King Ludwig II of Bavaria is frustrated, having to accept parliament's will to join Bismarck, rather he his cultured Habsburg friends, in wars. His love-life being as fruitless, he seeks ... See full summary »
With slicked-down hair and three-piece suits, dependable Herr Raab is a technical draftsman. He gets along with his colleagues although his boss wants him to go beyond technical cleanliness... See full summary »
Rainer Werner Fassbinder
On a film set there are two things missing, the film material and the director. So the actors and actresses as well as the crew try to make the best out of the situation. When the director ... See full summary »
Rainer Werner Fassbinder
In a French village, Manou is an Italian logger, virile, with a broad laugh. He can't say no to women's sexual invitations, and jealous villagers blame him for recent fires and a flood. He ... See full summary »
Narcisus and Psyche is based on a novel by Sandor Weores which was adapted by Vilmos Csaplar and director Gabor Body for a feature-length, 140-minute film. Borrowing the character of Psyche... See full summary »
This film is an allegorical presentation of the story of Ludwig II. That is, this film depicts the *myth* of Ludwig II. But don't expect the myth to amount to much in terms of a plot. Ludwig's life is told in a series of episodic tableaux, or loosely related visual metaphors (a technique which happens to be one of Syberberg's specialties). This is a good thing, contrary to what you might expect. The clever poetic quality of the film is what constitutes its enjoyment value. At times, however, the symbols are far too ambiguous or esoteric to actually represent anything. The pacing is also unbearably slow at points.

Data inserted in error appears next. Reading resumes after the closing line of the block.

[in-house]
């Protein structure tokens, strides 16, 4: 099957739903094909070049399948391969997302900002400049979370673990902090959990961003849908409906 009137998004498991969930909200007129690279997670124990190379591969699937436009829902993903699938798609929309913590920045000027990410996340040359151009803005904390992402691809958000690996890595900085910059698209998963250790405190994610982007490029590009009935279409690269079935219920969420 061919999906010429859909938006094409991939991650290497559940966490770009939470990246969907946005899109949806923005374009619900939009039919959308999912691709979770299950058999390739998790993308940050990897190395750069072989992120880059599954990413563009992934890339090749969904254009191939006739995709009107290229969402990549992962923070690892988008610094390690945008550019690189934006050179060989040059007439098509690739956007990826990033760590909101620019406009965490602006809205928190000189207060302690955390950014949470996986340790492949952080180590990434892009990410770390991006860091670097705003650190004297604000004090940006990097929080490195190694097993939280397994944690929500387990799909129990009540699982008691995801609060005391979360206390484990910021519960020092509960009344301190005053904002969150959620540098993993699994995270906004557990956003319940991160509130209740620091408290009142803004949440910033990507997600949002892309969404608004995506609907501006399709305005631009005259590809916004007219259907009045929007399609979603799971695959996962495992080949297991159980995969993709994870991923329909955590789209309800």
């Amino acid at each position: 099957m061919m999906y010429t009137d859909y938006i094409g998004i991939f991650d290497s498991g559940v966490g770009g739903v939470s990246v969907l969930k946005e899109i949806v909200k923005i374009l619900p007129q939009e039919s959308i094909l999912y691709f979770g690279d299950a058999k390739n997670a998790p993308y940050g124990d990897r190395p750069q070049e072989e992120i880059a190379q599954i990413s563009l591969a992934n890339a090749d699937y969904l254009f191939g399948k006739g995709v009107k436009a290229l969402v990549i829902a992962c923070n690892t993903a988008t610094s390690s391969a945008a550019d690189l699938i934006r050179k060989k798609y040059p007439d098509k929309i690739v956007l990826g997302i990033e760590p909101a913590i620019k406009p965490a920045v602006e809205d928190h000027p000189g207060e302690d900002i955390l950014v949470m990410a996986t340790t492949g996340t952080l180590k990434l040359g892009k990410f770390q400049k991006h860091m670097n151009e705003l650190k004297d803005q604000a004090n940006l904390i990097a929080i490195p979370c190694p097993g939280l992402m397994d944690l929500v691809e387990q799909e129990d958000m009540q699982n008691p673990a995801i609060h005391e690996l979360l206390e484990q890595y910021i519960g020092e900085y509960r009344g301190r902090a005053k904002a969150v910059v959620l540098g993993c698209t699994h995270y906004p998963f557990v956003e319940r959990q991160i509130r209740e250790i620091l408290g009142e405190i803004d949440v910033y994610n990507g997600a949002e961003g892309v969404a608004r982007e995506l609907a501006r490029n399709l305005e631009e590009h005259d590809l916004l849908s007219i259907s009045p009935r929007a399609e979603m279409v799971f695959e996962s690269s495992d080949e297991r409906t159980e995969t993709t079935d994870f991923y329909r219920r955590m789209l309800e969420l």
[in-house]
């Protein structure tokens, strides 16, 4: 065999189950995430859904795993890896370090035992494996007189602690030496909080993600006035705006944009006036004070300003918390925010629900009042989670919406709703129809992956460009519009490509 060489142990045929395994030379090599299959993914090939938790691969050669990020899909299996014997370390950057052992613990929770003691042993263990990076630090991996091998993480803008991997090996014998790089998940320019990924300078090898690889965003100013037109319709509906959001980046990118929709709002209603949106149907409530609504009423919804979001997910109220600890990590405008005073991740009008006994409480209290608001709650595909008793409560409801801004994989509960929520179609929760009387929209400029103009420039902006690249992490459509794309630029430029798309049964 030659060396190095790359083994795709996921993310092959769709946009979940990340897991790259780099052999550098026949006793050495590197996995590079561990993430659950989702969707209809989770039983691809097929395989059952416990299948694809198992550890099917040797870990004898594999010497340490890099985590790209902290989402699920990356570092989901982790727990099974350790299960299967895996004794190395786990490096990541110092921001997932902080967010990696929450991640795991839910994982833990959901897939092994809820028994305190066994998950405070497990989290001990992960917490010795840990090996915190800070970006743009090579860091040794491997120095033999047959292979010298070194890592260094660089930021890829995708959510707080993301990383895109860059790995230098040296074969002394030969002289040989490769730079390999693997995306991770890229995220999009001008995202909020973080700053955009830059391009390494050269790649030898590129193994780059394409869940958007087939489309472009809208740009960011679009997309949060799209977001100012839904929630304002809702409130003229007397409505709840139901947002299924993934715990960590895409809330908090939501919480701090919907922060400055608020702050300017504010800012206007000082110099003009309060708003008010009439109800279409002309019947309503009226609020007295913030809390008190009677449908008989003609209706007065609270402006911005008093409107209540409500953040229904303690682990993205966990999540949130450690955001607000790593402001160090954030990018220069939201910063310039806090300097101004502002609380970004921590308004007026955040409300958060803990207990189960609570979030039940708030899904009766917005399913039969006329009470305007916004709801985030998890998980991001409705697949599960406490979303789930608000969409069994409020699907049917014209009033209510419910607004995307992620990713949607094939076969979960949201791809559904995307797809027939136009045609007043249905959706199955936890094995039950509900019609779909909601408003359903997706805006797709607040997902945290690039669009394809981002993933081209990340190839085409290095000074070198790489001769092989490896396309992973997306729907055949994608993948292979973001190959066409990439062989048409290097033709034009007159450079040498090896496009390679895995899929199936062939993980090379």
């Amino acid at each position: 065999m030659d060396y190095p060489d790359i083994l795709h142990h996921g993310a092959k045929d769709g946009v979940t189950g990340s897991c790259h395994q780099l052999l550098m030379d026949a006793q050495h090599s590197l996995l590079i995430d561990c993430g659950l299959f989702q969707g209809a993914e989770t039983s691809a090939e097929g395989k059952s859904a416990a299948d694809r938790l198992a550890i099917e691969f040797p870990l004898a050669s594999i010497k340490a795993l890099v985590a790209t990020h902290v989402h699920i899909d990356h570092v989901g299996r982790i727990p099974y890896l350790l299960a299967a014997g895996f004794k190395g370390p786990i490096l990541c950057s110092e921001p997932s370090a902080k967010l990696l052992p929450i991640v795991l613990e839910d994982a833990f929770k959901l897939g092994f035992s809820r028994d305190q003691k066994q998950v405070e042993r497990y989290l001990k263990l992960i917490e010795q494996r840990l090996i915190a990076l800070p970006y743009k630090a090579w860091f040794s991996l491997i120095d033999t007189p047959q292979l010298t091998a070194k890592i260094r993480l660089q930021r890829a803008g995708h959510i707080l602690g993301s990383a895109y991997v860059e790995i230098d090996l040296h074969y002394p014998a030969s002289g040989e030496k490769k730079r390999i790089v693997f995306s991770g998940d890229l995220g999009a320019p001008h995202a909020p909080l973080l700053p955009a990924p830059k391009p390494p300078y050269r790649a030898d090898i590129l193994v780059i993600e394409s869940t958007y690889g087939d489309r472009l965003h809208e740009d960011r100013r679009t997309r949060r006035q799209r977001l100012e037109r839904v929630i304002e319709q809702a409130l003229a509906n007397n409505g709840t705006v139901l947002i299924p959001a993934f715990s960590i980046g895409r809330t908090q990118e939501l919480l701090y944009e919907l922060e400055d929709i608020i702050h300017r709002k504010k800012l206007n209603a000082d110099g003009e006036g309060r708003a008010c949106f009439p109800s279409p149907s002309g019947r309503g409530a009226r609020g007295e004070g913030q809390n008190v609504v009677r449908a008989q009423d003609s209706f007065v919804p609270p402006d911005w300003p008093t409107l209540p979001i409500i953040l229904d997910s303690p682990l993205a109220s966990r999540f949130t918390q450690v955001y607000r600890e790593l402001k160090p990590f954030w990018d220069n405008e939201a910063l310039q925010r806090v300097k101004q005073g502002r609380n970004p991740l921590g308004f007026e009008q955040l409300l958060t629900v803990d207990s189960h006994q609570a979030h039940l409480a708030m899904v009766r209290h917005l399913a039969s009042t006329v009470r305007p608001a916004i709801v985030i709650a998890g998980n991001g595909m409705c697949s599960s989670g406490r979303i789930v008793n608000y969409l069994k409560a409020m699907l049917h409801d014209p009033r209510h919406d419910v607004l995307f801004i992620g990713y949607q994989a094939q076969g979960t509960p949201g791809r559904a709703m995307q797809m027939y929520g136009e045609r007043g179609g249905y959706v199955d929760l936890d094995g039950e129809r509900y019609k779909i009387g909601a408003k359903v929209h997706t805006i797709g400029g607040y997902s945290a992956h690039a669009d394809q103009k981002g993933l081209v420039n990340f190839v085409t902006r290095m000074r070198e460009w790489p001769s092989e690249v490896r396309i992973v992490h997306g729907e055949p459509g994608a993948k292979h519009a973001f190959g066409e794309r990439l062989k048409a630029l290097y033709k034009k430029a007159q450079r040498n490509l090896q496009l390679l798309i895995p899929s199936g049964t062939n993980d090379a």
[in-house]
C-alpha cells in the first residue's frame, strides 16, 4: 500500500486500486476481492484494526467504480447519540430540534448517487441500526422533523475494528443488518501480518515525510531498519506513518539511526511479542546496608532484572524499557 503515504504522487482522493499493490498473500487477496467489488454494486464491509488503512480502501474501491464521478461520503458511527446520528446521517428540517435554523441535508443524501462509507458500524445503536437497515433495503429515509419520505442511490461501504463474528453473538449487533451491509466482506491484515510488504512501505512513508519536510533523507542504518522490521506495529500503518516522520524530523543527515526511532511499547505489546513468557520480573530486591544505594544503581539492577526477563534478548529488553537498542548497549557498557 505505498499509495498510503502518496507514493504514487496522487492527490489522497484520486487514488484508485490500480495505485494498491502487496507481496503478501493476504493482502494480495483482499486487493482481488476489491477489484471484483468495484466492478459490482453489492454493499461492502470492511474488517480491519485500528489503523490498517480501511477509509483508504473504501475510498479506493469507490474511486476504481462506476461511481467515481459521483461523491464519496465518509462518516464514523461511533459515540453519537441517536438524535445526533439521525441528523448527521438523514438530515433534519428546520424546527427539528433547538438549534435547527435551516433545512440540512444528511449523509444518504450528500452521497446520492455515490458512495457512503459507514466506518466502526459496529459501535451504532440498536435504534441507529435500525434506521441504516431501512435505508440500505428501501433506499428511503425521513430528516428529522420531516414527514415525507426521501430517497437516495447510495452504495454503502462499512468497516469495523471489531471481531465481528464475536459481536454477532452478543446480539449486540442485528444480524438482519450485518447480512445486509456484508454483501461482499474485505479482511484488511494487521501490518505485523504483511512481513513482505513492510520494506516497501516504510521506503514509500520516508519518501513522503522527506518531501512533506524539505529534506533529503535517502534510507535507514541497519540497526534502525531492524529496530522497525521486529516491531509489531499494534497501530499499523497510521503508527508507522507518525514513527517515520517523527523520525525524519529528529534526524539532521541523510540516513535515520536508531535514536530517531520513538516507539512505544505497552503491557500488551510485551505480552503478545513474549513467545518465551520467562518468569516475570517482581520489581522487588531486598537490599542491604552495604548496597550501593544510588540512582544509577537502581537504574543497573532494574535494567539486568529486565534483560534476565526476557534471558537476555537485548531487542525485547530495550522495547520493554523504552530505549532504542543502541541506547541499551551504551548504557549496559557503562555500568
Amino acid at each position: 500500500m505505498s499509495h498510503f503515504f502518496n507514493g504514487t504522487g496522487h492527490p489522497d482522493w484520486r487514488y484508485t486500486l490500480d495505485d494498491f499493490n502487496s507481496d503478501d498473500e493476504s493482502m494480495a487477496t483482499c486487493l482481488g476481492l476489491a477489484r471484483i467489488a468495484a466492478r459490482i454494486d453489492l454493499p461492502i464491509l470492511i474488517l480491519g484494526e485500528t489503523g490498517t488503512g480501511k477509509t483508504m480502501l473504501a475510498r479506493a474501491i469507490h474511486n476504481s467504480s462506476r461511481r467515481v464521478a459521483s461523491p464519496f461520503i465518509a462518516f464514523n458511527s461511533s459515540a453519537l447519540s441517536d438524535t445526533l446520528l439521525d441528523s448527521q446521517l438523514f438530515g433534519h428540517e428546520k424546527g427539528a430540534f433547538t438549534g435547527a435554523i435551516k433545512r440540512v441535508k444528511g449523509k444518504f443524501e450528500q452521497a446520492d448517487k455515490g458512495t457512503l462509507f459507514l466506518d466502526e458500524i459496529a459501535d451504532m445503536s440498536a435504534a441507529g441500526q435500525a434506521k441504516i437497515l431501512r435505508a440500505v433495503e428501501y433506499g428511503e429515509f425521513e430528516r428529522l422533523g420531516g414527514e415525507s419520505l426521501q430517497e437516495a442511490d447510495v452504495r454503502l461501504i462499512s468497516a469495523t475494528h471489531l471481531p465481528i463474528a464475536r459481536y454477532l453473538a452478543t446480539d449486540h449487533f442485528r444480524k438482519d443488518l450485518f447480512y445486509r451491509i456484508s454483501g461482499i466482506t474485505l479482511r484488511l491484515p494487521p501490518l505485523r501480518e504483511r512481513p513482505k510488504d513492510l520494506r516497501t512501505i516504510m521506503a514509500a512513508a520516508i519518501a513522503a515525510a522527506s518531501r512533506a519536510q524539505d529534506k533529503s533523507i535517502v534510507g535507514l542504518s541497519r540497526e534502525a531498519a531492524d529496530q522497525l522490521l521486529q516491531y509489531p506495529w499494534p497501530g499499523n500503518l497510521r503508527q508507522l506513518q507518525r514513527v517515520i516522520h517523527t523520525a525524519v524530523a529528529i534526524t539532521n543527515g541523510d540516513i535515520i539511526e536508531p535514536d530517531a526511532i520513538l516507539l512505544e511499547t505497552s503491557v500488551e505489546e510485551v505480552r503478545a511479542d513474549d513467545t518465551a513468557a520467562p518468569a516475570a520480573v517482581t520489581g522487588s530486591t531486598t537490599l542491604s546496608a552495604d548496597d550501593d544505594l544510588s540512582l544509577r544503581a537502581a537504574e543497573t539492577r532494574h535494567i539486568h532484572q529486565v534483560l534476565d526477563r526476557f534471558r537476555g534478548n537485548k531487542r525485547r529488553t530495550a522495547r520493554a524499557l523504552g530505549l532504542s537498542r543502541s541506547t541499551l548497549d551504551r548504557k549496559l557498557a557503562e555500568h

Although Syberberg is usually considered a member of the "Neues Deutsches Kino" movement, his style really has little in common with his contemporaries. You will not find the ungainly, haphazard, gratuitous incoherence typical of Wenders and Herzog. Nor will you find the dark cynicism of those two directors. I would argue that most of this film is genuinely funny, in a subtle and lighthearted way.
You should be aware that Syberberg is prone to the unfortunate Franco-German tendency of characterizing ideas as products of a particular race, and that he spends much time in the film attacking the "Anglo" idea of industrialism. That being said, he also takes swipes at Nazi figures (largely by associating them with the "Anglos"). The politics are at least strange enough to seem pleasingly exotic.
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